History of the 1954-1957 Jaguar XK140
When the XK140 took over as Jaguar’s flagship sports car in 1954, it had a serious challenge, following in the tracks of the spectacular XK120. True, it looked a lot like the car it followed, but there were quite a few differences, too. The large bumpers and heavier cast grille may have taken away a little of the model’s inherent grace, but this new trim provided far better protection from the large Detroit behemoths that populated the sports car’s largest market in America.
And while the weight went up slightly, so did the power of the 3.4-liter, twin cam six, which was up to 190 horsepower in standard trim. As a result, performance remained on a par with its predecessor. The uprated engine was mated to the same four-speed manual unit used in the XK120, although overdrive was now available.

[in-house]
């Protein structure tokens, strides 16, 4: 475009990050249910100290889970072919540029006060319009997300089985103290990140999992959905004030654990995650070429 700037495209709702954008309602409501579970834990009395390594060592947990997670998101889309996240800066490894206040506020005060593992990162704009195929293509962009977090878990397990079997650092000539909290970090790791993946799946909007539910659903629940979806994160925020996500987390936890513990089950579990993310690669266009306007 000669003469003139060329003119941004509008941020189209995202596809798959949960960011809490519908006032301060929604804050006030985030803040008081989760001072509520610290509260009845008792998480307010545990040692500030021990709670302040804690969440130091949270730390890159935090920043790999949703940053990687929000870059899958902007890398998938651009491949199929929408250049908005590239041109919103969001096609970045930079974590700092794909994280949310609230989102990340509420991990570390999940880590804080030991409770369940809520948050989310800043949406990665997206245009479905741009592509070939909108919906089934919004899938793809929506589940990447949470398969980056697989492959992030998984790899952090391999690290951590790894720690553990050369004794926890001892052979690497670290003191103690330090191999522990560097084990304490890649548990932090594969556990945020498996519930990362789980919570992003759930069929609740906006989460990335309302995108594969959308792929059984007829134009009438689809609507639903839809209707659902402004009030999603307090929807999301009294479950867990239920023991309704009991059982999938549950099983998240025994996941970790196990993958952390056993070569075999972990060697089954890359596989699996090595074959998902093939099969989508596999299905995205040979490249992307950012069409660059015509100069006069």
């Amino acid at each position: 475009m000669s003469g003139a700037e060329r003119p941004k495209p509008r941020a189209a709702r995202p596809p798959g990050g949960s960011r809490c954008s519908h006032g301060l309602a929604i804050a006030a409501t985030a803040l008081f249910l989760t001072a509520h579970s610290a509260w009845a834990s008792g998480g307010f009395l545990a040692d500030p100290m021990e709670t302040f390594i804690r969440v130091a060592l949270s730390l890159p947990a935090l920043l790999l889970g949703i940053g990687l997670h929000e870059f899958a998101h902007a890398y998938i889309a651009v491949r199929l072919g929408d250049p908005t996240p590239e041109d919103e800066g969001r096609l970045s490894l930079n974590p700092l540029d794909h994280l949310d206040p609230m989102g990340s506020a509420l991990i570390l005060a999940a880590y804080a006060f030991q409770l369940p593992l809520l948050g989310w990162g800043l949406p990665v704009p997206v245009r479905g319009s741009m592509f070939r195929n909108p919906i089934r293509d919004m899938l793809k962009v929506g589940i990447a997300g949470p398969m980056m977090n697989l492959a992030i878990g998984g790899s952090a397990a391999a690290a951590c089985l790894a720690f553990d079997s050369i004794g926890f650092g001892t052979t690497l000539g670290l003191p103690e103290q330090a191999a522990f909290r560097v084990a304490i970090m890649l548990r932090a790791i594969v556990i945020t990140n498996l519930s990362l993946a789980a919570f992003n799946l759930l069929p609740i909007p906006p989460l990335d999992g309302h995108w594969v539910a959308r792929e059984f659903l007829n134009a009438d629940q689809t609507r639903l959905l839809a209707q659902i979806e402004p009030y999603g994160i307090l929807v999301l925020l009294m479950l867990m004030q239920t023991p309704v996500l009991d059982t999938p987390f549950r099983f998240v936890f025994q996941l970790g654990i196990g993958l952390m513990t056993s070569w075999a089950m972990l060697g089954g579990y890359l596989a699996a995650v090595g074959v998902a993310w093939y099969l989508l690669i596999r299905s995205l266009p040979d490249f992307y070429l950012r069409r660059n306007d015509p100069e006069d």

From introduction three bodies were offered: the open two seater, a drophead, and a fixed head with 2+2 seating. In 1955, a three-speed automatic became optional on the drophead and fixed head coupe. There was further model proliferation in that each of the three body styles were offered in three versions: the standard car, the M version with dual exhaust, wire wheels and fog lamps, and the MC, which received all the M equipment as well as the cylinder head from the competition C-Type. The top of the line MC (known in the UK as SE) was rated at 210 bhp.
Although the basic chassis remained the unchanged, the biggest difference was that the XK140 was fitted with rack and pinion steering, which improved the handling substantially.
When production ceased in 1957, a total of 8,884 XK140 had been built, and the model had been successful at retaining Jaguar’s sports car sales in its most important market—North America.